Thai Port Strike Hits Rubber Shipments
In Thailand, a railway and port strike is hitting the country’s rubber shipments, leading to foreign traders shifting their rubber import sources to Malaysia and Indonesia, say local exporters.
Union members with the State Railway of Thailand started their strike, held in sympathy with anti-government protesters, on 28 August, while Port Authority of Thailand union members brought Klong Toey port in Bangkok to a standstill on Wednesday 3 September. It reopened late on Friday 5, though activity has not yet reached its pre-strike levels.
The total cost and damage of the strike action has yet to be estimated.
Luckchai Kittipol, the president of the Thai Rubber Association, said that foreign traders had already halted purchases from Thailand as they were not confident in transhipment to customers. “Exporters hope the situation will return to normal soon,” he stated. Meanwhile, Von Bundit Ltd, Thailand’s biggest rubber exporter, said the railway strike had stalled about 2,000 tonnes a day of its shipments.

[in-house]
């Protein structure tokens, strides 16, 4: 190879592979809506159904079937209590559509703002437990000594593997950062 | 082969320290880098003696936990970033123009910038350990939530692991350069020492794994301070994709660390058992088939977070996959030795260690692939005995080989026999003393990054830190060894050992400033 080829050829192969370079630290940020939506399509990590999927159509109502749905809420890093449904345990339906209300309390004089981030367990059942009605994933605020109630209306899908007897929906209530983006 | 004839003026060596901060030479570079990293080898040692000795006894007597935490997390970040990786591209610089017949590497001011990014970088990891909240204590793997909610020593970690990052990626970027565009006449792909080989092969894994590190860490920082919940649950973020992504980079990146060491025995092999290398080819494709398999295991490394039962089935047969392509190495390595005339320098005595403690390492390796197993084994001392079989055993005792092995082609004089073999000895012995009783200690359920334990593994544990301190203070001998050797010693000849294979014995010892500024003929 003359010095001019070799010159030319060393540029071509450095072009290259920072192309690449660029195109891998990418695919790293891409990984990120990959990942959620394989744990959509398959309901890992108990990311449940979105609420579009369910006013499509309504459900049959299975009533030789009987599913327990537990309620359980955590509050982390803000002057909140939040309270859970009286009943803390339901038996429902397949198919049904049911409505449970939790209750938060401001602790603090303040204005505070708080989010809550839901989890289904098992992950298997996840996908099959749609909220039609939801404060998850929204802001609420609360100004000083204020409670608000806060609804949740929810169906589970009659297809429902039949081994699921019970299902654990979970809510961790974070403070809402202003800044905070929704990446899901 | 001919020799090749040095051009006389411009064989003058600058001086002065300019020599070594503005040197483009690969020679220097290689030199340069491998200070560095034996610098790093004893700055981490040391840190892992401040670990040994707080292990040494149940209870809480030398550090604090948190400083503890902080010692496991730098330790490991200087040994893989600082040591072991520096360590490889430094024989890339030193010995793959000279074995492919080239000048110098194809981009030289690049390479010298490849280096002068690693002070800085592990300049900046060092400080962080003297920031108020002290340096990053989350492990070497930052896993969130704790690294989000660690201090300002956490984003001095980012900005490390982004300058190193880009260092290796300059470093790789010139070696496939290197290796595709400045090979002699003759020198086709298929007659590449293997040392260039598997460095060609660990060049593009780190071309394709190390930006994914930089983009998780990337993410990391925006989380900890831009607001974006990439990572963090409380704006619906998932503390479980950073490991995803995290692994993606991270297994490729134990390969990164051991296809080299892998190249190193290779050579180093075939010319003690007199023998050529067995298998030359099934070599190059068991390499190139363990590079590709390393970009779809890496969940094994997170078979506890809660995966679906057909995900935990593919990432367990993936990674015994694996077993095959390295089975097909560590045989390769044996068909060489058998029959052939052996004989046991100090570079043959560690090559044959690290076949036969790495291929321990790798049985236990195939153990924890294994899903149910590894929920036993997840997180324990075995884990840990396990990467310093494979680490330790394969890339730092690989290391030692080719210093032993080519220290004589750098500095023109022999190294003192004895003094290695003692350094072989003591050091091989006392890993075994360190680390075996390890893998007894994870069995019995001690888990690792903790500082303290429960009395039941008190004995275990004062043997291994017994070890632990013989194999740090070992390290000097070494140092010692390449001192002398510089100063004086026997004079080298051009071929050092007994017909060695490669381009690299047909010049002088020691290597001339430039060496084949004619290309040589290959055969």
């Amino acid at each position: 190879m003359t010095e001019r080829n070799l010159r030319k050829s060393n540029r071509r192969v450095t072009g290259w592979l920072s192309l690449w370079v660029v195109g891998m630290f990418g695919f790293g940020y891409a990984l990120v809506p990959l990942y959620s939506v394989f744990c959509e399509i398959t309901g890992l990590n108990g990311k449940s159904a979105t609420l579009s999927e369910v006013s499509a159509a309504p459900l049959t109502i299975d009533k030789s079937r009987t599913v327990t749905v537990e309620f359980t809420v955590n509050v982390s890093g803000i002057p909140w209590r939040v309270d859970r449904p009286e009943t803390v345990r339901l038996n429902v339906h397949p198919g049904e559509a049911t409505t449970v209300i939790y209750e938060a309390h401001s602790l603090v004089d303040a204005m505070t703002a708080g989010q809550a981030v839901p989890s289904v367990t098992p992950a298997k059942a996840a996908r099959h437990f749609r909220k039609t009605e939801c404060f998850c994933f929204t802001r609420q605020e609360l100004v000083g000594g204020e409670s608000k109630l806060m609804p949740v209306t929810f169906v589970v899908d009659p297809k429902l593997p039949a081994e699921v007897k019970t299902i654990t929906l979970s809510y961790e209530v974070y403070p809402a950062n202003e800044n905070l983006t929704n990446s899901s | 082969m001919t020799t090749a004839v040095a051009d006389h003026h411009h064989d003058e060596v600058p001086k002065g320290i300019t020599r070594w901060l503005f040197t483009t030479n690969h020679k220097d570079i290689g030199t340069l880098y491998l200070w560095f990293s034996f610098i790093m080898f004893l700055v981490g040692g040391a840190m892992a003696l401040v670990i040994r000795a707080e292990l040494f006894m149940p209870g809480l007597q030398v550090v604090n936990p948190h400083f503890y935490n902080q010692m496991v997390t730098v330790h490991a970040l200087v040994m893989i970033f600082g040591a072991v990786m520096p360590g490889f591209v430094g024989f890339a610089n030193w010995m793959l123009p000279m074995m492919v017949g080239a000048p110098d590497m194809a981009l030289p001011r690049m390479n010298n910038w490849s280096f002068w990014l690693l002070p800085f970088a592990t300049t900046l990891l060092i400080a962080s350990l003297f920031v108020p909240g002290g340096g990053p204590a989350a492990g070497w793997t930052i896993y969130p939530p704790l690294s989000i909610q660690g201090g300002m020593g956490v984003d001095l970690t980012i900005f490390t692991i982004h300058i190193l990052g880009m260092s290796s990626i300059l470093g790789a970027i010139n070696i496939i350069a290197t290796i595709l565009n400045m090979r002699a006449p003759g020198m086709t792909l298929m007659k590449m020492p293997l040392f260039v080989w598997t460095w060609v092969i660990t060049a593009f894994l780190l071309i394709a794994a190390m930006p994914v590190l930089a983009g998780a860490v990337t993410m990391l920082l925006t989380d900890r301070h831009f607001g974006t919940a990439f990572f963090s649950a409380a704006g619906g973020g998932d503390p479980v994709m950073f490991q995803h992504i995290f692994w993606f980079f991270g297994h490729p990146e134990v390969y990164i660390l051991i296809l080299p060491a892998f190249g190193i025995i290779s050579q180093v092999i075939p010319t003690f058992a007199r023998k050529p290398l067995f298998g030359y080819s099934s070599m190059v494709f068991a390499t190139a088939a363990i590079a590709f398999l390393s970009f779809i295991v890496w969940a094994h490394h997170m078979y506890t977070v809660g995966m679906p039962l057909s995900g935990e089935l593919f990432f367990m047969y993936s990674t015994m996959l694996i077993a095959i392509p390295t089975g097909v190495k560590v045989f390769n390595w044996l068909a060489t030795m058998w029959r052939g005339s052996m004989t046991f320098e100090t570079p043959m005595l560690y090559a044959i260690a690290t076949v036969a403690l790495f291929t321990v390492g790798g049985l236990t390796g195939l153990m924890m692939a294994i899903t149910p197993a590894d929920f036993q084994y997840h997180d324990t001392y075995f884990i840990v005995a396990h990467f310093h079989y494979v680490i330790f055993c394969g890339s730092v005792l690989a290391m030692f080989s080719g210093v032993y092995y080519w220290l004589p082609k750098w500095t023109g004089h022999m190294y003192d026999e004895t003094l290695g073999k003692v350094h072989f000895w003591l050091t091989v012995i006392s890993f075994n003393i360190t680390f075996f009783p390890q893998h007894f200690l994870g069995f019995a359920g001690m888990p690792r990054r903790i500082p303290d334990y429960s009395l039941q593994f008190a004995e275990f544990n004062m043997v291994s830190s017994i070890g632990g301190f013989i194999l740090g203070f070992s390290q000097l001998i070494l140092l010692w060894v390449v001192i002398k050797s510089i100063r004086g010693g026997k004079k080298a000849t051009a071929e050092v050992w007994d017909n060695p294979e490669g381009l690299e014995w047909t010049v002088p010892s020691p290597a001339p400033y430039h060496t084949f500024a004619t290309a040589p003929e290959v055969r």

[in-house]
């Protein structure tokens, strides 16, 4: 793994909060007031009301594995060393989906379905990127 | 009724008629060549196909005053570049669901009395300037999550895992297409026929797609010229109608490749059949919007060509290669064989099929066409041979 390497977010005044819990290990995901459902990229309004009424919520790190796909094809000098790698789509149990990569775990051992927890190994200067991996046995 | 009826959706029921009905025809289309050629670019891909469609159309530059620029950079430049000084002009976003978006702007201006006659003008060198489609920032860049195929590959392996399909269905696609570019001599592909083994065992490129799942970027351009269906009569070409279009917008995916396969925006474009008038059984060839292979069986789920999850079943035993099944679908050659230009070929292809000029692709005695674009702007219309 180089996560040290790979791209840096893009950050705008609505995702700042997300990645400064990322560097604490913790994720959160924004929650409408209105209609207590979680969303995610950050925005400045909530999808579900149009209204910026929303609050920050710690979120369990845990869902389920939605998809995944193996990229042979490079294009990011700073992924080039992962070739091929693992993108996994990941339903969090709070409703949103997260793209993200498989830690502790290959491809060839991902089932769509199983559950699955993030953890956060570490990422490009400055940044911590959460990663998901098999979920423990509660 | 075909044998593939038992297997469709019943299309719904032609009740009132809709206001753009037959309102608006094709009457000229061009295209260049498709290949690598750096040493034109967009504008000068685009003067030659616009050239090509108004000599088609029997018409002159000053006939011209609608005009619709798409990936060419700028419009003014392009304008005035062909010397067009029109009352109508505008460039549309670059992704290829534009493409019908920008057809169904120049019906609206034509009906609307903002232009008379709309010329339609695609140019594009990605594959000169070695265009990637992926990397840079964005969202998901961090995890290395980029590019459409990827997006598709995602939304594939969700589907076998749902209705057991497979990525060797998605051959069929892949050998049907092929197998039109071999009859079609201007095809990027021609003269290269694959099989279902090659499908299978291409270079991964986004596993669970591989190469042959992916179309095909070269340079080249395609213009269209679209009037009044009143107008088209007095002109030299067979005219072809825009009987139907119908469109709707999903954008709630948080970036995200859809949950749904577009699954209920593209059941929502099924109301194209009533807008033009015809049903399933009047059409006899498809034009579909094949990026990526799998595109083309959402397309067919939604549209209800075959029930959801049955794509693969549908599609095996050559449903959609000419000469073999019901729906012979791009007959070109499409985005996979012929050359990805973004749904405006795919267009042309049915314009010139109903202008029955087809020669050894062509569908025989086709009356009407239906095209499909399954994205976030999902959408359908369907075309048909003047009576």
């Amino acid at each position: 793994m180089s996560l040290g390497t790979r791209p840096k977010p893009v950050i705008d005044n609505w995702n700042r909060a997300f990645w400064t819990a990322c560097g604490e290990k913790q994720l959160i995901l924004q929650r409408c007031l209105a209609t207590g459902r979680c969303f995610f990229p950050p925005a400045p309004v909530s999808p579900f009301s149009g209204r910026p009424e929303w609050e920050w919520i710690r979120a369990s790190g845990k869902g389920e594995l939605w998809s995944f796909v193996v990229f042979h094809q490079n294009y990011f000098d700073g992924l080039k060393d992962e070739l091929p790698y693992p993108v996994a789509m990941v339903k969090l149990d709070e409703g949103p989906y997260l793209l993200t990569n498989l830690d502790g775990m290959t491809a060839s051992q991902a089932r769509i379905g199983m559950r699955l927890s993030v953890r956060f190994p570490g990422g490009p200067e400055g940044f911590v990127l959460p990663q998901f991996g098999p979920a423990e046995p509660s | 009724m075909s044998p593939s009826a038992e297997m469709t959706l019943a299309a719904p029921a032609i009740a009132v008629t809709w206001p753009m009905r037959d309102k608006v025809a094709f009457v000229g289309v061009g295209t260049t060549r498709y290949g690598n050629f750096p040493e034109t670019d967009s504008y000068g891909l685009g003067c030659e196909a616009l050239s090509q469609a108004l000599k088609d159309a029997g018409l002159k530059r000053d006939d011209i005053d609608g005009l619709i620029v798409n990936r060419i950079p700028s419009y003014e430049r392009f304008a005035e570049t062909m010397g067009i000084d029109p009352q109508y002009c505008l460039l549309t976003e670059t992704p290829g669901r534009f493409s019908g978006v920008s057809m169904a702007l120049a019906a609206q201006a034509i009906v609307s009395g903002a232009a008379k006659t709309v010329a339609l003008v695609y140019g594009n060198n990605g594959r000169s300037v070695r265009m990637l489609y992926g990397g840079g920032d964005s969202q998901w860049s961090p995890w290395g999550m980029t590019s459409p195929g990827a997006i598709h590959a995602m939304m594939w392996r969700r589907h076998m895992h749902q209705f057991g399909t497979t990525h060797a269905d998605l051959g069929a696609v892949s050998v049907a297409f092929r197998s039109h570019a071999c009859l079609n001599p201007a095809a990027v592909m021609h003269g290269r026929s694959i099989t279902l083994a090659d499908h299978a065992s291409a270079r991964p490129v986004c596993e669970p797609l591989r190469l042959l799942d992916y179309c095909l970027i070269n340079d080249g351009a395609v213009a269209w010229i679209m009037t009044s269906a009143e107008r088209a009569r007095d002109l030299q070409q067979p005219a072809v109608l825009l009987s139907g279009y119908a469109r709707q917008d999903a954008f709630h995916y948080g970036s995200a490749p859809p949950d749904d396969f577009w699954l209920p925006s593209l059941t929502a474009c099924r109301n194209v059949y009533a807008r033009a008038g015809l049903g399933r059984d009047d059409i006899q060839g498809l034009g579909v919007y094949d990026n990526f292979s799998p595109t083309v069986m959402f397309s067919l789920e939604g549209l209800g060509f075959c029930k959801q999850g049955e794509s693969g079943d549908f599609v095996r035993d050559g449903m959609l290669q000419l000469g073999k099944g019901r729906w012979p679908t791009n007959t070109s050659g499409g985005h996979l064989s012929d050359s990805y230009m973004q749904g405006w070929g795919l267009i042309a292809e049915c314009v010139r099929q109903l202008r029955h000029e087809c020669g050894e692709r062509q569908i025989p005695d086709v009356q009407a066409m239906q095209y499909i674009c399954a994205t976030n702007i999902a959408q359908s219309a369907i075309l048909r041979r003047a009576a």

Von Bundit, which sold around 500,000 tonnes of rubber last year, has been particularly affected as it sends most of its goods by train to ports in Bangkok and Penang, Malaysia.
However, Luckchai, also chief executive of Thai Hua Rubber Plc, a major rubber producer, said his company had yet to see its transport stalled, as it had shifted to use trucking services and private ports to handle product delivery. As a result, Luckchai said the company had encountered transhipment costs of $30-50 per tonne higher than normal.
Thai Hua currently ships about 30,000 tonnes of rubber of a month. Thailand is the world’s biggest rubber producer and exporter, with about 200,000 tonnes of shipments a month. Transport by rail is estimated at 10,000 tonnes a month.